Laurencia comprises 130 taxonomically recognized species worldwide (Guiry & Guiry, 2017). In particular, 18 species of the genus have been recorded for the Western Atlantic (from North Carolina to Brazil) and 21 for the Eastern Atlantic (Europe and Africa). These represent 23% of the species richness worldwide. Phylogenetic studies of some Laurencia species in the Atlantic have shown the artificiality of the wide ranges of distribution of some species, such as L. microcladia and L. obtusa (Cassano et al., 2012a) that have been eliminated from the Bra zilian flora.

The area of endemism is defined as the sympatric congruence between two or more endemic species, based on the fact that the se species share a common spatial history (Platnick, 1991; Morrone, 2007). Other areas that can be documented are the secondary areas, which have only one endemic species or the so-called relic species that are important because these areas may be later isolations where spe cies radiation has not yet occurred (Ippi & Flores, 2001; Vargas et al., 2008). The PAE (Parsimony Areas of Endemism) analysis is a method that allows us to identify areas of endemism from area cladograms. In a manner similar to phylogenetic systematics, at least two synapo morphic characters (restricted species) will define areas of endemism (Morrone, 2013).

One important outcome of this taxonomic updating is to provide a better understanding of the biogeographical patterns. With the present updated checklist, we will discuss endemism and the widespread geo graphic distribution of Laurencia species in the Atlantic.

Materials and methods

Records for Laurencia for the Atlantic Ocean were obtained from pri mary sources (these sources are indicated for each species in Results section). We complemented information with the online database Algae Base (Guiry & Guiry, 2017). Parsimony Analysis of Endemicity (PAE; Rosen, 1988) was used in a biogeographical analysis. For this analysis, an r x c binary matrix (presence and absence) was constructed, where r (rows) displays the 17 Atlantic ecoregions proposed by Spalding et al. (2007) (Figure 1) and c (columns) contains 24 of the 30 species recorded for the Atlantic Ocean. Because they could be found practically all over the Atlantic, we did not include L. brongniartii J. Agardh, L. caducira mulosa Masuda et S. Kawaguchi, L. dendroidea J. Agardh, L. intricata J. V. Lamouroux, L. microcladia Kützing, and L. obtusa (Hudson) J.V. Lamouroux. In addition, the Macaronesian Islands were excluded from the analysis because they are considered to be a transition zone with species from other areas of Atlantic (see Haroun & Prud’homme van Reine, 1993; Tuya & Haroun, 2009), and may affect our distributional patterns (Medina, 2007). Parsimony analysis was done through a heu ristic search using TBR+TBR routines with the NONA program, using the WinClada software (Nixon, 1999). A strict consensus tree was built from the most parsimonious trees.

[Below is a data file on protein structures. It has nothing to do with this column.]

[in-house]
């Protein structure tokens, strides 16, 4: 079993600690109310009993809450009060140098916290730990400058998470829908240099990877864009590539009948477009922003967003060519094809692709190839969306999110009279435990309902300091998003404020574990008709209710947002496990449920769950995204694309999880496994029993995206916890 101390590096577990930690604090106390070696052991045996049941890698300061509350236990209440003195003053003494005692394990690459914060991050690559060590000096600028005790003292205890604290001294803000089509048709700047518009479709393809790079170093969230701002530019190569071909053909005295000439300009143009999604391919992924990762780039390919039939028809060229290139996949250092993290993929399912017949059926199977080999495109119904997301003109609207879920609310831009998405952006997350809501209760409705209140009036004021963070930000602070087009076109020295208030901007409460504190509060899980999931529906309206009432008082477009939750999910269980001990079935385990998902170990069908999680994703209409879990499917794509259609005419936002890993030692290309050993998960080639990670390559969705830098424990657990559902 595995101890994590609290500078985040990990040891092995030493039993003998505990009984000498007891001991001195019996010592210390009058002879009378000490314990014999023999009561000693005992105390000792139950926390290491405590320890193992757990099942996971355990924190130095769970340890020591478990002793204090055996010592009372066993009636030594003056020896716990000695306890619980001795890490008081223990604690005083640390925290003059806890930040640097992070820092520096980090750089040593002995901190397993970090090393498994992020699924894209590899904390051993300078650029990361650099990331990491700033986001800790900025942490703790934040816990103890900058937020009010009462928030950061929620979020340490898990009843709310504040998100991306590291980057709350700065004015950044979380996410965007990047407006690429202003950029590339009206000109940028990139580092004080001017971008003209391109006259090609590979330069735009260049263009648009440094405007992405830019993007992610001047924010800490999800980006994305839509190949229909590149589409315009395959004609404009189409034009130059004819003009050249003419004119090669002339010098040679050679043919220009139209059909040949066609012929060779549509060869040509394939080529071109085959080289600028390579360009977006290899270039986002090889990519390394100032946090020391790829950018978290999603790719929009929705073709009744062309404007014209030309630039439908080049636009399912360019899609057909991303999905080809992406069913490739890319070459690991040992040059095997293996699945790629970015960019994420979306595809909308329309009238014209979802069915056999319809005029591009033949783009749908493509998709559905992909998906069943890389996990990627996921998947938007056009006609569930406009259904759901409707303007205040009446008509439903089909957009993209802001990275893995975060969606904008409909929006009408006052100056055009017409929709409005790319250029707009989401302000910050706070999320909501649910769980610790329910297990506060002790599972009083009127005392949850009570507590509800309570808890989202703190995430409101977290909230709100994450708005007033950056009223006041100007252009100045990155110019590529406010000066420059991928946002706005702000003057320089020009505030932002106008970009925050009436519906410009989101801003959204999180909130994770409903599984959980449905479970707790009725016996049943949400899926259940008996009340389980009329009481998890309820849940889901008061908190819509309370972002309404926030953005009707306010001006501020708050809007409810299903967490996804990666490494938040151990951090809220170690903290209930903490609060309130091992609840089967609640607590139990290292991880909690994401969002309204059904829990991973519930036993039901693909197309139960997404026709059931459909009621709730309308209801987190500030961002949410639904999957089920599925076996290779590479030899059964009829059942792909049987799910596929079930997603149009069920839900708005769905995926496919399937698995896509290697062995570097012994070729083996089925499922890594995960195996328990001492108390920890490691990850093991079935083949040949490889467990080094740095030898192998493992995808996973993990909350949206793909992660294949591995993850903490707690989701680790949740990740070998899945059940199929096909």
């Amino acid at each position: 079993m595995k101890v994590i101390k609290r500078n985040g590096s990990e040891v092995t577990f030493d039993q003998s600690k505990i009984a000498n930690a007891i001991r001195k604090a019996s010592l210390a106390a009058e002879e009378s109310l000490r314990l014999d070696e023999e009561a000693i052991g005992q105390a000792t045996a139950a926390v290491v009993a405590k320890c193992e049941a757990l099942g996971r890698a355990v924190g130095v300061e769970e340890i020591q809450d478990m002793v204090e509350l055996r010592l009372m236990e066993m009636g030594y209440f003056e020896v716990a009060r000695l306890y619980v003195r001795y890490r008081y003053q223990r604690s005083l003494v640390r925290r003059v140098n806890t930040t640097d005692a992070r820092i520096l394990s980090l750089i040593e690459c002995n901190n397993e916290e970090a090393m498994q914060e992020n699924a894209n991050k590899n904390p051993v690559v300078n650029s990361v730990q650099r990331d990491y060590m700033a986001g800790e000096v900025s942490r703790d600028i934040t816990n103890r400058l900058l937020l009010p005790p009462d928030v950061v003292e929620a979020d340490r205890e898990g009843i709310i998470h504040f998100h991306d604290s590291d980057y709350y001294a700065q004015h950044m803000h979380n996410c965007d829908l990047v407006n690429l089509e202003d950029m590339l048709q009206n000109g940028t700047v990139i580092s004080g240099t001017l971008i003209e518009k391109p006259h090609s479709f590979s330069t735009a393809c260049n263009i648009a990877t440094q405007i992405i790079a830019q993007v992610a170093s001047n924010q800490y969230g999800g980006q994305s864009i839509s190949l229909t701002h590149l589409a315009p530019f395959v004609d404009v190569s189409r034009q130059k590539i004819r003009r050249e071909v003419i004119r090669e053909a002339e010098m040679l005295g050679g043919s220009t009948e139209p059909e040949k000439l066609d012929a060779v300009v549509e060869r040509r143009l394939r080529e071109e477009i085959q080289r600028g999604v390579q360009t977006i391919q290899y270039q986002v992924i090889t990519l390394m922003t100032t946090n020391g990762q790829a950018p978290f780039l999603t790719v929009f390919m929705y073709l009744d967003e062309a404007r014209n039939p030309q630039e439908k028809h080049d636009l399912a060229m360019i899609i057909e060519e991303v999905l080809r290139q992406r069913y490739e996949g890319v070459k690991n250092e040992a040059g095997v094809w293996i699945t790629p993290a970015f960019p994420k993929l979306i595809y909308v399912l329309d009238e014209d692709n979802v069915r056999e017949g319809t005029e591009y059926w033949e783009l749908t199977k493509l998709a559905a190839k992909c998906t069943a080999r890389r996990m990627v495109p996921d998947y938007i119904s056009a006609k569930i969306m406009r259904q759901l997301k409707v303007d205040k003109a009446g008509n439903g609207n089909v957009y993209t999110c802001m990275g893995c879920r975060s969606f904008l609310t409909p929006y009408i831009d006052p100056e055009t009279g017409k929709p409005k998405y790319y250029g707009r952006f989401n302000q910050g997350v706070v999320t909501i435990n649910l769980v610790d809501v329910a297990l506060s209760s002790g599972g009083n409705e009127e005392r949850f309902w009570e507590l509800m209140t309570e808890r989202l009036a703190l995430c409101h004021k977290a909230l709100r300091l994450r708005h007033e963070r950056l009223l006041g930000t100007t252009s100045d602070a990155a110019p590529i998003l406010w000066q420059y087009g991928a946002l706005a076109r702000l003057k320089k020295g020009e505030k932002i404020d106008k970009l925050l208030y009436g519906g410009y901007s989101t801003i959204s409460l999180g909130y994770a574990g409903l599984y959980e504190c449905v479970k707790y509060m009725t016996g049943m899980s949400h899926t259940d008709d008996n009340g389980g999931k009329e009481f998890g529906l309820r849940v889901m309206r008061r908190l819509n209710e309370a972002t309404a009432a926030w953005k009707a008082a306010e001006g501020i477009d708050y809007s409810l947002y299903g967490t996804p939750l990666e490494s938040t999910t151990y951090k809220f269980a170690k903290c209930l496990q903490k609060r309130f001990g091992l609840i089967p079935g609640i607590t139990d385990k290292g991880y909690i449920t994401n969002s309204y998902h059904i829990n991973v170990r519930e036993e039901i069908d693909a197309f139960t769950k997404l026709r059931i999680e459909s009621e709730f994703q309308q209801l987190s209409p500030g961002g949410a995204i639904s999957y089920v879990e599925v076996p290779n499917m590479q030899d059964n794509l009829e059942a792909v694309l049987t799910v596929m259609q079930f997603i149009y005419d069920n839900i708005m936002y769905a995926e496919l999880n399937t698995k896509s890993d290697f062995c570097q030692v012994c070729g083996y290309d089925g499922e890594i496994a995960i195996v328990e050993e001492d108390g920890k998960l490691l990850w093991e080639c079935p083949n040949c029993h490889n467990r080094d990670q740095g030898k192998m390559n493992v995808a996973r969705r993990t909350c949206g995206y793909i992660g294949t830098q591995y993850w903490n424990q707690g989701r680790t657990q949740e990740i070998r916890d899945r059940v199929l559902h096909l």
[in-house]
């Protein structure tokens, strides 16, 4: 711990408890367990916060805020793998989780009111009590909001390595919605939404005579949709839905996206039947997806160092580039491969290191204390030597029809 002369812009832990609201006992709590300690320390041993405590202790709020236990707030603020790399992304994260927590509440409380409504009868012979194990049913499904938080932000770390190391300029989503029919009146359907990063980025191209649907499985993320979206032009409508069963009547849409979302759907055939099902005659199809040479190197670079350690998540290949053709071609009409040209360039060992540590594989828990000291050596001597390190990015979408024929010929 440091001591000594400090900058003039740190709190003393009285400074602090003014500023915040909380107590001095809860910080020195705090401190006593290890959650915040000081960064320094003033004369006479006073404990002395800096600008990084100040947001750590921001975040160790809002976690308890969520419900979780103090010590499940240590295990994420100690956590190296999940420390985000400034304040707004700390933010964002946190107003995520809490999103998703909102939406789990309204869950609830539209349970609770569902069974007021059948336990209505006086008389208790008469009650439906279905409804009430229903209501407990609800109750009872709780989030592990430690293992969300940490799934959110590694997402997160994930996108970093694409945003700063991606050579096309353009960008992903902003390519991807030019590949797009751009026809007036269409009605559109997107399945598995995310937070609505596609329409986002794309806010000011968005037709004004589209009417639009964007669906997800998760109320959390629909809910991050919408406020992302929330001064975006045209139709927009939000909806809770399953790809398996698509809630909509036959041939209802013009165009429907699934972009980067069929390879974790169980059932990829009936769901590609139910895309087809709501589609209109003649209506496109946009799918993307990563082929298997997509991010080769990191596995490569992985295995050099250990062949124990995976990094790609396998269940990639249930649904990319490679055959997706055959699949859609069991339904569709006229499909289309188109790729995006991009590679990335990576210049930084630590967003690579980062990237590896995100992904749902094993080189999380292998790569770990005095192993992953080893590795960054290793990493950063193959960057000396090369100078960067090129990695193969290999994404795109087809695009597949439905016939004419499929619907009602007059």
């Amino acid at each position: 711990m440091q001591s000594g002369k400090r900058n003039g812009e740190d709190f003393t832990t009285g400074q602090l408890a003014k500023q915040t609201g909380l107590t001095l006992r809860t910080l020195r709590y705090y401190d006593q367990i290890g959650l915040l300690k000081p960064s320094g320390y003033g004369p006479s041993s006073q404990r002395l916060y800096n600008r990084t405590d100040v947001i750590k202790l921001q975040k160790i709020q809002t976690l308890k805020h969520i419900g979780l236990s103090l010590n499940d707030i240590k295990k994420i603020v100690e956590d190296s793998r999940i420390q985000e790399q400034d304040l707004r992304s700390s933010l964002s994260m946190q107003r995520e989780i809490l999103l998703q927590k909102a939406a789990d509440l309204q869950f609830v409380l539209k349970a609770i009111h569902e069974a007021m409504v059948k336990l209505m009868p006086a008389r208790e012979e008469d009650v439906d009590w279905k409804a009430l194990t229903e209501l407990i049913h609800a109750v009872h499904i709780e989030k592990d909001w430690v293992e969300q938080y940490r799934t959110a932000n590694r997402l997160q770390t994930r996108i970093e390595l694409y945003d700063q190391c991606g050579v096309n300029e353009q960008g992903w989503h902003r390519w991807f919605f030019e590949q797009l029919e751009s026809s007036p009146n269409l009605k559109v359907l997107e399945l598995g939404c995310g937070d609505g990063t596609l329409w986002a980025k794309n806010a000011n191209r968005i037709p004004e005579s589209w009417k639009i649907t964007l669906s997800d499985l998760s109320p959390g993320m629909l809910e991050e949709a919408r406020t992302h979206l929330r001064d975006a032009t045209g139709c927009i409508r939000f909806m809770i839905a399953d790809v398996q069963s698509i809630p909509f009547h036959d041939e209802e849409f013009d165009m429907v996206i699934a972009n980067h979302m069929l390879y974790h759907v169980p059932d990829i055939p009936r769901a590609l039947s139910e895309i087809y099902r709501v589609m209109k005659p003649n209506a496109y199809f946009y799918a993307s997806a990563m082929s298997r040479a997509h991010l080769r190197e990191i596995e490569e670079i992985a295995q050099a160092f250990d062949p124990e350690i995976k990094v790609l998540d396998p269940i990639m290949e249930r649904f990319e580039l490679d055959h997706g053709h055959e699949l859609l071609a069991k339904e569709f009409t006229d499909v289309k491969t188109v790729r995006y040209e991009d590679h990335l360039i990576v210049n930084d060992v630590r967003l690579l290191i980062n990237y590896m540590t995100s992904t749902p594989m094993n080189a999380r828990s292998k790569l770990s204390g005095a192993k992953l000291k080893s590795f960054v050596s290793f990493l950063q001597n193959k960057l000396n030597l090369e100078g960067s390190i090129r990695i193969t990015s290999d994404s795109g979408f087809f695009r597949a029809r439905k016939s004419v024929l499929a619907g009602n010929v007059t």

[Figure ID: f1] Figure 1.

Marine ecoregions used in the PAE analysis, modified from Spalding et al., (2007): Adriatic Sea (AdS), Aghulas Bank (AghB), Bermuda (Ber), Eastern Brazil (EBr), Eastern Caribbean (Eca), Greater Antilles (GA), Gulf of Guinea Central (GGC), Gulf of Guinea Upwelling (GGU), Gulf of Guinea Western (GGW), Levantine Sea (LevS), Northeastern Brazil (NEBr), Southern Caribbean (Sca), South European Atlantic Shelf (SEAS), Southeastern Brazil (SEBr), St. Helena and Ascension Islands (SHAI), Western Caribbean (WCa), and Western Mediterranean (WMe).


Six “species inquirenda” (L. alsidiidormis Zanardini ex Fraudenfeld, L. alsidioides P. L. Crouan et H.M. Crouan, L. botryocephala Kützing, L. canariensis Montagne ex Kützing, L. moriformis Kützing and L. trifaria Kützing) did not provide information about their geographical distri bution and were recorded only once by their respective authors. Null or limited herbarium material prevented us from being totally certain about these taxa. Categories of areas (patterns) were defined: Those containing an endemic species (Secondary Area); those with congru ence in geographical distribution of two or more endemic species (Area of Endemism), that is, clades defined by two or more synapomorphies; and widespread species (amphi-Atlantic Areas). In addition, we defined areas containing two or more endemic species without total congru ence in the geographic distribution of these, known as areas of Partial Congruence.

Results

Checklist of Laurencia species